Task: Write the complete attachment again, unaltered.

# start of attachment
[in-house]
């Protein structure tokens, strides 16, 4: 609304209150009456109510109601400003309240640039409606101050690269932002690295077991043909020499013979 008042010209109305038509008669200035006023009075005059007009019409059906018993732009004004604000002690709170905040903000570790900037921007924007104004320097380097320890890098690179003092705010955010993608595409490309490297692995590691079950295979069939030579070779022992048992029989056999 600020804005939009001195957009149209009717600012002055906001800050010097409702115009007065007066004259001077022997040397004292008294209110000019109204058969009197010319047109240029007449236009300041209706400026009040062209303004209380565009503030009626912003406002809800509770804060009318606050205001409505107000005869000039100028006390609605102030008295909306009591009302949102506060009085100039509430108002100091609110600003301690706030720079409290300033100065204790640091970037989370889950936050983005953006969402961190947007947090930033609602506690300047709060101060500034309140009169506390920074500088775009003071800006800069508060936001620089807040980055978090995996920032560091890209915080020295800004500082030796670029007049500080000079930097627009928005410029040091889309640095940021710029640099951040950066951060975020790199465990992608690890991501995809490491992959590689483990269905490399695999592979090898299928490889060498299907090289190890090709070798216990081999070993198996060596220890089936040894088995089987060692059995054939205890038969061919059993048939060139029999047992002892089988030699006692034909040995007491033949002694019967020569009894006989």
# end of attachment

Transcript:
[in-house]
């Protein structure tokens, strides 16, 4: 609304209150009456109510109601400003309240640039409606101050690269932002690295077991043909020499013979 008042010209109305038509008669200035006023009075005059007009019409059906018993732009004004604000002690709170905040903000570790900037921007924007104004320097380097320890890098690179003092705010955010993608595409490309490297692995590691079950295979069939030579070779022992048992029989056999 600020804005939009001195957009149209009717600012002055906001800050010097409702115009007065007066004259001077022997040397004292008294209110000019109204058969009197010319047109240029007449236009300041209706400026009040062209303004209380565009503030009626912003406002809800509770804060009318606050205001409505107000005869000039100028006390609605102030008295909306009591009302949102506060009085100039509430108002100091609110600003301690706030720079409290300033100065204790640091970037989370889950936050983005953006969402961190947007947090930033609602506690300047709060101060500034309140009169506390920074500088775009003071800006800069508060936001620089807040980055978090995996920032560091890209915080020295800004500082030796670029007049500080000079930097627009928005410029040091889309640095940021710029640099951040950066951060975020790199465990992608690890991501995809490491992959590689483990269905490399695999592979090898299928490889060498299907090289190890090709070798216990081999070993198996060596220890089936040894088995089987060692059995054939205890038969061919059993048939060139029999047992002892089988030699006692034909040995007491033949002694019967020569009894006989």